“Gabby, you have to calm down! It’s okay sweetie, everything’s going to be all right!” I fight to take in my surroundings and notice an older, white haired woman in a dull silvery colored blouse standing behind my sister. My eyesight is fading in and out, but my mind registers the vibrant red trim on the woman’s top. As I force my eyes to focus on her face, she is staring back at me with the most intense, sapphire blue eyes. She seems familiar to me, although I can’t recall at the moment who she is, but a sense of calmness flows through me as she smiles kindly at me. A dark haired woman dressed in drab green scrubs moves into my vision next to my bedside. The woman in green says something to my sister, but I can’t comprehend what she is saying. A syringe appears in her hands. I watch her put it into a tube next to my head. Two heart beats later and I am enveloped in a fog. I’m pretty certain I am not asleep, but I feel- as though I’m floating. The nurse and Diana are talking to me, but I can’t understand what they are saying. Where the heck am I? Where are Daniel and the kids?
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The next time I open my eyes to a young dark haired man sitting next to me. “Gabriella, can you hear me?” I try to talk, but again everything feels wrong, so I nod my head which sends the room to spinning like a top. He touches my hand with his icy one, “My name is Doctor Rodriguez. You are in St. Patrick’s Medical Center.” What!? I am in the hospital. “You are currently intubated. Do you know what that means?” I focus on his kind face and nod my head as questions are erupting in my mind. “We are going to remove the tube.” He goes on to explain the process. I am still stuck on being in the hospital. What has happened to me? Where is Daniel? Where are my kids? The last thing I remember is…The doctor begins to pull the tube and I lose all thought. The sensation of burning and coolness simultaneously are the only thing I am registering and then a red haze clouds my vision. I take in a deep lung full of air that burns like acid being poured down my throat. The doctor, as well as a nurse I didn’t notice before, are watching me carefully. She kept glancing at the monitor and I realize it’s to make sure I don’t go back into distress. My mind is still reeling trying to process anything and everything that is happening around me. My deepest concern at the moment though, is where are Daniel and my boys. The last thing I remember…we were going to the zoo, Daniel saying I love you, then nothing else. No, we were walking on a strange gravel road, but that was more like… a dream.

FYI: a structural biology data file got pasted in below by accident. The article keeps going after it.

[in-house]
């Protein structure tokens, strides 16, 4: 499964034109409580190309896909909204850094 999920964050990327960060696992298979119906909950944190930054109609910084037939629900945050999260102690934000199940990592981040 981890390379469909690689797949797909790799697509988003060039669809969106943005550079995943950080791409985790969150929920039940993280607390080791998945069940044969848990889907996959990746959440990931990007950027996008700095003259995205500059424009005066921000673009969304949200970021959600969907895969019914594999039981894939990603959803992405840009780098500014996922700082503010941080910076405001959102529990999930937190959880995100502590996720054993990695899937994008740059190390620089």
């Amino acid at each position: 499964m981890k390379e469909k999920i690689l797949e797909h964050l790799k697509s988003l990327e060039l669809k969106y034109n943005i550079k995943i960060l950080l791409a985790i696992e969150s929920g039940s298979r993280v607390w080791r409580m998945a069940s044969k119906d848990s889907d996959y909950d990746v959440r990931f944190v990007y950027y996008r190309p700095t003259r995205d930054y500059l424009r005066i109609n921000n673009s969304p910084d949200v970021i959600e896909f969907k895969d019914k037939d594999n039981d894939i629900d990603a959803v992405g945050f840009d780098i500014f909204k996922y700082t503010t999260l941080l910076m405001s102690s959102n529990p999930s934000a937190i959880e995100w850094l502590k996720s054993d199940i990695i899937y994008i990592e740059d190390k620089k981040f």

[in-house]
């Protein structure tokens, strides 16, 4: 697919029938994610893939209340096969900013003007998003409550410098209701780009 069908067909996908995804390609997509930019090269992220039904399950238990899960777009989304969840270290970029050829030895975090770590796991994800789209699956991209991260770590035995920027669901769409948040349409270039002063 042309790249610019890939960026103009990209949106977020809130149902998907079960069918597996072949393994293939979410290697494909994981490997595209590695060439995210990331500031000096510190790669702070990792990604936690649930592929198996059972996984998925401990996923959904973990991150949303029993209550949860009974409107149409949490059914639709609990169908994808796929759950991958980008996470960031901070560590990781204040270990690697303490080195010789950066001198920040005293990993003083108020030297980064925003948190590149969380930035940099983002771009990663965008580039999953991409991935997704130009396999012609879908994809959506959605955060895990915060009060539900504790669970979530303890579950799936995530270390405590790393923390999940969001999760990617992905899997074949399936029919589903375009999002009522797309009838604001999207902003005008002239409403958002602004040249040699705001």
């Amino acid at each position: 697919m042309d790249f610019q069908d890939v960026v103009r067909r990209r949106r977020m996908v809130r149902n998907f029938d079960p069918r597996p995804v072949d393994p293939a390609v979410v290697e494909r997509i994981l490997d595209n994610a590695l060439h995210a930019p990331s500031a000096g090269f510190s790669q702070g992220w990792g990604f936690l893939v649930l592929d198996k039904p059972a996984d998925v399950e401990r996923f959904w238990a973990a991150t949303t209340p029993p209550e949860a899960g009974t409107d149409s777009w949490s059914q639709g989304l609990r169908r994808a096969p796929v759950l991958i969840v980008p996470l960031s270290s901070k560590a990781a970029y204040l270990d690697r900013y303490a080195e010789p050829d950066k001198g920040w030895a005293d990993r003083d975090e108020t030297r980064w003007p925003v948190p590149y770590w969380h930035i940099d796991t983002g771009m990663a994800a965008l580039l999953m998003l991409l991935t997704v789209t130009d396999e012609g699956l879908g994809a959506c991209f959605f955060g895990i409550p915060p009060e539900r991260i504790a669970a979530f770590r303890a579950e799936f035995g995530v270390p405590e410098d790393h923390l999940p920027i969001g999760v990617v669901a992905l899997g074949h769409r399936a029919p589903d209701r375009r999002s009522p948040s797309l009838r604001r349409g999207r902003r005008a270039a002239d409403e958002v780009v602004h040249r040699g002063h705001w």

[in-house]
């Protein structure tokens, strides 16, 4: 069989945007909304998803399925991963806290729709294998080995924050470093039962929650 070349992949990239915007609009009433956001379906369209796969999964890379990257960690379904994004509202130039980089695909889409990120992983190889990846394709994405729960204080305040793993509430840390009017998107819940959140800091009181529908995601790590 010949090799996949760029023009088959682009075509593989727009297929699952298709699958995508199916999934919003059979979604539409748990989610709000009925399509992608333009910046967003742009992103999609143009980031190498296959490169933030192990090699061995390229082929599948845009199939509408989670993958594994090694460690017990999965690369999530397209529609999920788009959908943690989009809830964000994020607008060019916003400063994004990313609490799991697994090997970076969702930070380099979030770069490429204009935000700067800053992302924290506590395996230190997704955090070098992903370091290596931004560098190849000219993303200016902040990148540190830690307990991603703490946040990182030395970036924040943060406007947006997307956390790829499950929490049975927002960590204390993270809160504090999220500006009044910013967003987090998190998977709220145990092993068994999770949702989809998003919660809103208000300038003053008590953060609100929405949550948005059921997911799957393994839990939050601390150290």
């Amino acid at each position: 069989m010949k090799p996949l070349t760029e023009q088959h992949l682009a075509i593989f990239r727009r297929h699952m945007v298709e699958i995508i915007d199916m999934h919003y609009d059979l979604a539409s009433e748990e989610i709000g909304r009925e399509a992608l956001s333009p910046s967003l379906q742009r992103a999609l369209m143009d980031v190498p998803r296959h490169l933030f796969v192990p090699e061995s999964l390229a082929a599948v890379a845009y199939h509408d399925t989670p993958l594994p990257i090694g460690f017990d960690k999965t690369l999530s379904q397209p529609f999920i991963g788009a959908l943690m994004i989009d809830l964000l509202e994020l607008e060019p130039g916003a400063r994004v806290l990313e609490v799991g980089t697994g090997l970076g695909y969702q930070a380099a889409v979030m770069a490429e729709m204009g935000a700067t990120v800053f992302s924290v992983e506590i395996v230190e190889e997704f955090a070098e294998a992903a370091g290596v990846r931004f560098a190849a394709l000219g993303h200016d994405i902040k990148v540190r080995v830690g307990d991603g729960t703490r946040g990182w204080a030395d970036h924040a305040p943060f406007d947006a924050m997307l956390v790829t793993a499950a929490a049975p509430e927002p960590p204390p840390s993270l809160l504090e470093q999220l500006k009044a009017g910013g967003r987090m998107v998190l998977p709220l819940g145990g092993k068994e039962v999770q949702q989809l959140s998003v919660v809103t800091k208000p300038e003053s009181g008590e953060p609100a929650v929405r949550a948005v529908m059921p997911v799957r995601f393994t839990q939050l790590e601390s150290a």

The doctor asks, “Do you know who you are?”
I barely nod my head and attempt to answer, but my throat is so raw, words won’t come out.
“Do you know what happened?” He continued.
I shake my head no. I want to ask my own questions and I try, but again, not a single sound makes it past my lips.
The doctor and the nurse make eye contact, something unsaid passes between them, whatever it is, it doesn’t look pleasant. Doctor Rodriguez looks down at me with sadness, regret, and something else in his eyes. “Mrs. Fairmont has lost so much,” he says to his assistant.
I wanted to yell at him, ‘What have I lost?’ but was held silent by the pain in my throat. His shoulders visibly slump and he squeezes my hand. Quietly and calmly, while looking at the nurse, he fills in the blackness as a heart wrenching scream tears from the depth of my soul, echoing through the room.